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Discussion Starter #41

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noooooooooo its called drunkiness, alcholics go to meetings :flipoff2:



































Disclaimer: to those of you that do pro this is in no way meant to disrespect those that try to better yourself.













expect in pro's case where the drunkiness probably wont go away soo might as well stopp attending the meetings there pro :)
 

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Discussion Starter #45 (Edited)
noooooooooo its called drunkiness, alcholics go to meetings :flipoff2:

expect in pro's case where the drunkiness probably wont go away soo might as well stopp attending the meetings there pro :)
:laughing: I saw that you bastard :flipoff2:
 

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holy shit stop the presses. . . . . . . . . .someone on here has enough processing power to notice that, now is princess going to be all butthurt now lol,










this thread went downhill quick, ahh the fun.
 

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Thanks for the tips Pro. I never thought about using copper pipe. I don't have any way to braze, so I would have to solder if I went that route. Isn't copper house plumbing just soldered? I think typical water pressure in a house is 40-50 psi, but I could be wrong. If it is though, then soldering should be fine for an automotive cooling system that runs at 13-16psi.

I just started on my rear radiator project last weekend. My buddy has been running one for about 3-4 yrs now. The first one he actually laid down flat on the rear of the frame. Everyone said it wouldn't work, but with a good fan (came off a Volvo turbo car) it worked. He ran his coolant through the rock rails which are just thick walled steel pipe.

The first early fans that didn't work as well:




An exo-cage was added that protected the radiator. Pics taken during build phase.

He used an inline radiator hose filler like this one on the hose coming out of the motor:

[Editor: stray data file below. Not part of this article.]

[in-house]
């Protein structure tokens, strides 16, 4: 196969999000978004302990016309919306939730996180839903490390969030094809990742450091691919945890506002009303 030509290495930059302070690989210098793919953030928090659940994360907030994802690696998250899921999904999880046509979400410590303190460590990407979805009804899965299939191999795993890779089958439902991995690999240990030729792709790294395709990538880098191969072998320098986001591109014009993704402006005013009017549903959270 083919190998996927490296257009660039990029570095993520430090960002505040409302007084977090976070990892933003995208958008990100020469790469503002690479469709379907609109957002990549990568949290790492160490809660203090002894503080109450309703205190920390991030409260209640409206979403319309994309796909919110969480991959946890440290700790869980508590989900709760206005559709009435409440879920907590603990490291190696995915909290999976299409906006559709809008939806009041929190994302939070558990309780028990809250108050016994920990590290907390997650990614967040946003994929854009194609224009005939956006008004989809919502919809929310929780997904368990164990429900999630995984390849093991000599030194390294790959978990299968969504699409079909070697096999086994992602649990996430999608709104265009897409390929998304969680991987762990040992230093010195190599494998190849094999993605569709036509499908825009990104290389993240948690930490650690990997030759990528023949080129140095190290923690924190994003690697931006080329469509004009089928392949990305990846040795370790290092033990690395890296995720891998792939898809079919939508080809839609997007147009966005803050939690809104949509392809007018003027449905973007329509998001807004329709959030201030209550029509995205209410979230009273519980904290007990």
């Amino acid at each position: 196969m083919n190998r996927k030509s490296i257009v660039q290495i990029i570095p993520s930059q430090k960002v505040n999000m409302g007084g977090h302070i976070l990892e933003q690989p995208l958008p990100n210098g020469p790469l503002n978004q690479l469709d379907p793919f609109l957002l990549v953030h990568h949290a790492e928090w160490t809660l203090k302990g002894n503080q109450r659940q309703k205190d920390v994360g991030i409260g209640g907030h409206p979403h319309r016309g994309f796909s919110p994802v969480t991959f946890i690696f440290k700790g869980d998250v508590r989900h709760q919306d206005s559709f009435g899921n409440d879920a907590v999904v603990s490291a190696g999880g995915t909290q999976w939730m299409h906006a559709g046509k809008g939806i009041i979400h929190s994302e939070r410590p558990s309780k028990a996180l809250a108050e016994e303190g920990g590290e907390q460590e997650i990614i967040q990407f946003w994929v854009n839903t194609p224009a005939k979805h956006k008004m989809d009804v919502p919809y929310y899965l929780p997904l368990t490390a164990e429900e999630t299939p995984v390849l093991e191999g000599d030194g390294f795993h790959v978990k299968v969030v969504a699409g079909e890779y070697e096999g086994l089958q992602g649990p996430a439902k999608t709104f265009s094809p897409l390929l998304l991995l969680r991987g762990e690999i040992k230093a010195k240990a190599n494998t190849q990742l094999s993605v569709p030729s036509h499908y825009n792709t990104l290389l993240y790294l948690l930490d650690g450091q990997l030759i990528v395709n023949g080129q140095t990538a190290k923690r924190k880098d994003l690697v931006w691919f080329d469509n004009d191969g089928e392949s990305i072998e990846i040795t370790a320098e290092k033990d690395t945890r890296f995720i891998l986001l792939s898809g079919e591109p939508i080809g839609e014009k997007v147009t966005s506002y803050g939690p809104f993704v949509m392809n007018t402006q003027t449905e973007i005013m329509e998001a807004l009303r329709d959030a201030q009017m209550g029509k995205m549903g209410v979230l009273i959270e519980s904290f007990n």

That gave him a 'high' spot to fill the system from.

That truck has been cut up, and he now runs the radiator standing up behind the cab.

Here is a link to my build on our clubs website:
http://muddevils4x4.com/forum/viewtopic.php?t=708
 

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Discussion Starter #48 (Edited)
Thanks for the tips Pro. I never thought about using copper pipe. I don't have any way to braze, so I would have to solder if I went that route. Isn't copper house plumbing just soldered? I think typical water pressure in a house is 40-50 psi, but I could be wrong. If it is though, then soldering should be fine for an automotive cooling system that runs at 13-16psi.
I'm not sure what psi an automotive system is under, but to be honest, I would agree that carefully applied solder with the proper flux and you'd probably be fine.

That setup looks pretty slick, did he have something under the rad to keep rocks from getting kicked up into it?
 

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automotive systems are only as high as what your rad cap is rated for (actually a tad higher, but you get the point), ever see one pop off :).
 

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usually 13-17 psi
 

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You might also try one of these fillers -- work like magic on difficult to bleed systems:

http://buy1.snapon.com/catalog/item.asp?P65=&tool=all&item_ID=66765&group_ID=12500&store=snapon-store&dir=catalog

http://buy1.snapon.com/catalog/item.asp?P65=&tool=all&item_ID=72508&group_ID=12500&store=snapon-store&dir=catalog

Both use shop air to pull a vacuum on the entire cooling system (also a good test for leaks), then suck up the anti-freeze with no air bubbles. A great shop tool that a lot of guys never hear about.
 

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That setup looks pretty slick, did he have something under the rad to keep rocks from getting kicked up into it?
He had some kind of guard, but I don't remember. With those two fans it would get a little hot running down the road. They were wired as pushers and debris would fall down through the fan and collect inside the shrouds and inhibit air flow, so he switched to this Volvo fan he got for free and mounted it on the underside. Never had any trouble with rocks or anything. The Volvo fan controllers go bad under warranty, and they replace the whole unit at the dealer, but the fans are still good.